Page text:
Grace Wales Bonner: A Time for New Dreams
Review by Elena K. Cruz
On a white wall of the Serpentine Sackler Gallery is an excerpt of Ben Okri’s poem Invocation for the Shrine. “The world is the shrine / And the shrine is the world,” he writes. “Listen here to the revelations / Of Saint Time.” This is Grace Wales Bonner: A Time for New Dreams.
To the left of the writing lie three bundles of flowers on geometric stands. They lead the eye towards the exhibit’s fabric installations, photography collections, TV displays and sound performances.
“Over time these flowers will die,” artist Grace Wales Bonner says of the Flowers for Africa series by Kapwani Kiwanga during a tour of the exhibition, “and I think this space should become a place of meditation and reflection.”
A Time for New Dreams is a multi-sensory exhibit in the Serpentine Sackler Gallery until 16 February 2019. Organized by Wales Bonner, the exhibit is a collaborative effort among contemporary musicians, writers, other visual artists and co-curator Claude Adjil. It uses shrines to discuss stories of black culture and visual practices. In its finality, the show bends reality to tell tales of human experience and imagination, of the mystical and the observable, of the present and the past.
Wales Bonner, known for her menswear fashion designs, has organized this month-long show as a precursor to her 2019 autumn/winter collection, Mumbo Jumbo. She brings a unique eye to the gallery world, not only due to her experience in fashion, but also by incorporating shrines. The shrines are sectioned throughout the gallery in forms of tents, wall hangings, clumps of photographs and installations. Through each shrine, artists share their experiences of black culture and mysticism.
Music comes from one shrine near the center of the gallery. Wales Bonner chose the vibrating guitar tunes in Sahel Sounds Radio, which play from a boom box on a Mauritanian carpet. The piece is placed between artist Eric N Mack’s 4-metre-tall textile structures that form ethereal booths in an African market, and the audience members’ senses alight as they walk among the artists’ work.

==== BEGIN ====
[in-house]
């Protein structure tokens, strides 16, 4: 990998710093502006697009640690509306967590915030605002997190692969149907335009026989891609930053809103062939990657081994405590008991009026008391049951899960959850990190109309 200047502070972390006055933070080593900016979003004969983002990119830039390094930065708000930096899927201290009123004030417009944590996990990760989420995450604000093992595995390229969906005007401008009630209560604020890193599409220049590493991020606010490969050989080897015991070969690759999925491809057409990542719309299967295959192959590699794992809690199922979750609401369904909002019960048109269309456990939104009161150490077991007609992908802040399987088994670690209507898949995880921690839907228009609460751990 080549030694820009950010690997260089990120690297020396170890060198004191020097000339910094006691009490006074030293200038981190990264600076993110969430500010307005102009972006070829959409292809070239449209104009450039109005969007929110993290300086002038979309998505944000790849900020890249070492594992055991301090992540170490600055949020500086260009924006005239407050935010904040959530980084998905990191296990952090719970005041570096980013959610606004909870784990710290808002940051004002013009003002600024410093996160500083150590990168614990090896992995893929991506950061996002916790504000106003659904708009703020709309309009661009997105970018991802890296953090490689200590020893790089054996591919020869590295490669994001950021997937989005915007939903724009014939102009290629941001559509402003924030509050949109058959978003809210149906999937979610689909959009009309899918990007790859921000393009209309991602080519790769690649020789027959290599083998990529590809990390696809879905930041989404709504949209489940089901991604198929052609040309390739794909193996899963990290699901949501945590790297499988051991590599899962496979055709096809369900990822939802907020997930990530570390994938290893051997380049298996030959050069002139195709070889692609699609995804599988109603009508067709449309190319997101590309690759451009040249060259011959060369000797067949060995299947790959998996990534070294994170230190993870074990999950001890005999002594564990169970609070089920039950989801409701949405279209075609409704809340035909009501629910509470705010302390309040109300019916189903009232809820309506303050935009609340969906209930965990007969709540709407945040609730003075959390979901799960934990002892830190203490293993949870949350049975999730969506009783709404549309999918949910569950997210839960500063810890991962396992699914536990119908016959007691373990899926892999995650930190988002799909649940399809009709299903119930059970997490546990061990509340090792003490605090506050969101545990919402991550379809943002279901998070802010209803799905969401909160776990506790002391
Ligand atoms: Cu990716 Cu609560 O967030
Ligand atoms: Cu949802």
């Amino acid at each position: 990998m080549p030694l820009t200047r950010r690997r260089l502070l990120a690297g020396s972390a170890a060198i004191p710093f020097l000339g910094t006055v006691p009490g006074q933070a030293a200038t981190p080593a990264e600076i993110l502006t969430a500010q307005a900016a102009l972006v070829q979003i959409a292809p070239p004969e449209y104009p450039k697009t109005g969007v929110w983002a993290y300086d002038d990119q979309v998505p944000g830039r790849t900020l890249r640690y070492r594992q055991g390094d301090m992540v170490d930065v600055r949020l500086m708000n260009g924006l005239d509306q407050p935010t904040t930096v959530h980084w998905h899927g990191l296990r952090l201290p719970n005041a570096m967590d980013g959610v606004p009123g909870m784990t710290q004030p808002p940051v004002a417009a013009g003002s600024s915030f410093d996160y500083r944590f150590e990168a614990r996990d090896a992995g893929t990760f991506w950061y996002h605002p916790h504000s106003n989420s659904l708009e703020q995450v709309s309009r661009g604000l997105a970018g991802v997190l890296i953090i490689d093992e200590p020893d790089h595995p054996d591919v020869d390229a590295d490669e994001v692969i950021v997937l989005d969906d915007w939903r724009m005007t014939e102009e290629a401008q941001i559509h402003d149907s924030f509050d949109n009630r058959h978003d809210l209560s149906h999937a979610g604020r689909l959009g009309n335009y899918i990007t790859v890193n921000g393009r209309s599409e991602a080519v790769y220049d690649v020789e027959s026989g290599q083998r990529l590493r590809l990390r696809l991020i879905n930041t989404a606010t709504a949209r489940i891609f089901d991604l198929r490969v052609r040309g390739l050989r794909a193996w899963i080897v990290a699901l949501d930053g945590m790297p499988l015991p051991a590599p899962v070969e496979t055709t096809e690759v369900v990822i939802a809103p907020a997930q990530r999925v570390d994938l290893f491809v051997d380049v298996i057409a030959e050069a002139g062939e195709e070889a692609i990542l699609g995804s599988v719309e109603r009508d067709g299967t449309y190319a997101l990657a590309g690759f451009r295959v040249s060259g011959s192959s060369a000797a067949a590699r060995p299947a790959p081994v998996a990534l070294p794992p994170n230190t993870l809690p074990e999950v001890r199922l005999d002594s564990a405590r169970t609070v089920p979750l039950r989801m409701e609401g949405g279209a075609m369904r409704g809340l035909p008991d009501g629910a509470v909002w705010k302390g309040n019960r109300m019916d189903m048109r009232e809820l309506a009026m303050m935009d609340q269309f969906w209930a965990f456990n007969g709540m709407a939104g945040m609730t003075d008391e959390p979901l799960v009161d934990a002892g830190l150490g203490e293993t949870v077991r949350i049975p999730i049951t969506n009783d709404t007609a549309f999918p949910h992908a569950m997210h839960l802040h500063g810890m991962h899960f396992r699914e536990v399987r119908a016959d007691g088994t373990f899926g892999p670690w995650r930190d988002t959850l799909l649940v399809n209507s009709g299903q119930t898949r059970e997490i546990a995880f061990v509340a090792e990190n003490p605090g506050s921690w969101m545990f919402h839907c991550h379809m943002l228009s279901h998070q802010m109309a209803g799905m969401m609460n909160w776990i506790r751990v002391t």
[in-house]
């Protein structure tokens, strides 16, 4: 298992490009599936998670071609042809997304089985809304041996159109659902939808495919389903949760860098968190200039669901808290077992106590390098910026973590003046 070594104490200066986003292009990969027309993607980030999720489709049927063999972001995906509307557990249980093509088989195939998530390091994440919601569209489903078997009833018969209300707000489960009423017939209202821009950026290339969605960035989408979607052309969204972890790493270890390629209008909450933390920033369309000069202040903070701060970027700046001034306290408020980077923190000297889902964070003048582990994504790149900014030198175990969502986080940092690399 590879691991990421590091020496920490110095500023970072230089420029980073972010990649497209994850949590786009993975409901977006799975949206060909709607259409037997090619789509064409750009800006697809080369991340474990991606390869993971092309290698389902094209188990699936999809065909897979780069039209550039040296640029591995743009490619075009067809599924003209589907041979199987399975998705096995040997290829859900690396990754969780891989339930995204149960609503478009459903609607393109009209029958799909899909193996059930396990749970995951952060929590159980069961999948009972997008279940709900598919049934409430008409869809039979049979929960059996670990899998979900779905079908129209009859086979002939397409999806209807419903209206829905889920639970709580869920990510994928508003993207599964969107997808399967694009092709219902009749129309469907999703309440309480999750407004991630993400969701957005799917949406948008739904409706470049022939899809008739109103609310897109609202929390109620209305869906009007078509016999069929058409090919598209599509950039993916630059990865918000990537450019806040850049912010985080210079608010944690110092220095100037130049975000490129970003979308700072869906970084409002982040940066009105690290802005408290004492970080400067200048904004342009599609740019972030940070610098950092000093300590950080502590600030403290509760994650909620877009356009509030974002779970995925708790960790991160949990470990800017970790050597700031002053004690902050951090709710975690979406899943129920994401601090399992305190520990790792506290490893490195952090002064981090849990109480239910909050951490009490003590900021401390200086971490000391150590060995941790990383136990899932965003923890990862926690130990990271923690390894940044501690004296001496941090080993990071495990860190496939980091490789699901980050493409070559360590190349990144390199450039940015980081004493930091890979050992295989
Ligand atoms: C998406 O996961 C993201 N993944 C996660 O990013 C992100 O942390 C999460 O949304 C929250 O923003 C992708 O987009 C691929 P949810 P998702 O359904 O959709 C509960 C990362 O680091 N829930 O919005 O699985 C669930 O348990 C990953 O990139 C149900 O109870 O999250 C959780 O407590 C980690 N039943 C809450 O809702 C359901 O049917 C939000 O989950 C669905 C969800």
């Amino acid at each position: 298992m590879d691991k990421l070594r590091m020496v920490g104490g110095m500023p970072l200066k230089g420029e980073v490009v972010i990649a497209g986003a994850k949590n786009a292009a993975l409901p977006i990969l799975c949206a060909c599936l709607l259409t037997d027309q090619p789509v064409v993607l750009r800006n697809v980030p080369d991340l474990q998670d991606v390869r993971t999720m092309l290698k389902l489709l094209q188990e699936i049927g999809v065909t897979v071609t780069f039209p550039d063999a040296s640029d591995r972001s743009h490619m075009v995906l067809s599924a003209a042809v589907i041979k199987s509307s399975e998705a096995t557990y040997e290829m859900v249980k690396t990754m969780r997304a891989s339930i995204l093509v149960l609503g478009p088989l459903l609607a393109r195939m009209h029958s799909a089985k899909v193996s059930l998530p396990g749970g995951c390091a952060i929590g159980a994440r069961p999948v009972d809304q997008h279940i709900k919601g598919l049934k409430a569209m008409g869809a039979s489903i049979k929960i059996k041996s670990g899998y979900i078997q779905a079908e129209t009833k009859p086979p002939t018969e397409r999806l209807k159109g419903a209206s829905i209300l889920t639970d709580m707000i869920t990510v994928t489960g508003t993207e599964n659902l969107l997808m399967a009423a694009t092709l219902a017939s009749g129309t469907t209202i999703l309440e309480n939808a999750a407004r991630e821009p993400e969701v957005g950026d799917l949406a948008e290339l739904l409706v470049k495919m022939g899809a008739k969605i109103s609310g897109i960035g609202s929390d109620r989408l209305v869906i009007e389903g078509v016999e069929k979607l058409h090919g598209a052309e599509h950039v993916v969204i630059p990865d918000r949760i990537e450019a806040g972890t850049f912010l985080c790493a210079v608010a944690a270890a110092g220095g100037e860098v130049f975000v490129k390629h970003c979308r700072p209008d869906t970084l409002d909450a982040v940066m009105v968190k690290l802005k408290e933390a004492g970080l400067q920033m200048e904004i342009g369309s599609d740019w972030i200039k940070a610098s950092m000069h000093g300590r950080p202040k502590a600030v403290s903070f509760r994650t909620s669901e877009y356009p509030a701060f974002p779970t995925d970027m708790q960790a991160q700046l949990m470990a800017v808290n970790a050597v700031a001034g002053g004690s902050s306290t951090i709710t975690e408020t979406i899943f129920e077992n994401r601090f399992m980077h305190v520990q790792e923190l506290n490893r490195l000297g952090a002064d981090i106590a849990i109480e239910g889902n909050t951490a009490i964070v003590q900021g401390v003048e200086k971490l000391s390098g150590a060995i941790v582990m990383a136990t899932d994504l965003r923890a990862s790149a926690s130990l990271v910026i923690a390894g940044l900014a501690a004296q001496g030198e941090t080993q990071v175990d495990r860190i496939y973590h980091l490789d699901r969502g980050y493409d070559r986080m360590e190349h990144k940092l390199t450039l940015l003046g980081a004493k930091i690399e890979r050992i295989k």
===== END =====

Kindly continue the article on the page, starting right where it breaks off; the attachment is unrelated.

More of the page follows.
“I think that there’s something, an idea, of connecting to different histories, different fabrics, different ancestors and pulling together these strands of thought, putting together this sense of brotherhood and connectivity over time, over space and stretching it to the future,” Wales Bonner says.
The exhibition continues with patchwork collections of art. Photographer Rotimi Fani-Kayodede deconstructs masculinity in his black and white images of queer black men’s lives. His photographs surround Black Audio Film Collective’s Twilight City, a dreamy 1992 film about the complexity of black life in London, narrated by the fictional Olivia in a letter to her absent mother.
Past these displays is the shrine There is only one… one. It’s created by Russian-Ghanaian photographer Liz Johnson Artur, who is based in London, and it uses photograms, bamboo, felt, wood, cloth, linen, prints, stone, transparencies and rope to reflect on black history.
Wales Bonner also looked at art history to build the exhibition. “This work is very important to perhaps also acknowledge and honor the important, radical art that has happened in Britain that forms and shapes my identity,” Wales Bonner says.
“This exhibition hopes to be a space for contemplation for the audience and the viewer,” Adjil says, “to have it be a space that conjures these ideas but also then to continue that dialogue forward.”
The gallery also includes work by Chino Amobi, David Hammons, Michael-John Harper, Rashid Johnson, Klein, Paul Mpagi Sepuya, Ishmael Reed, Laraaji and Sahel Sound. A Time for New Dreams is collaborative. It’s complete. It welcomes the viewer into its temporal existence.
By Elena K. Cruz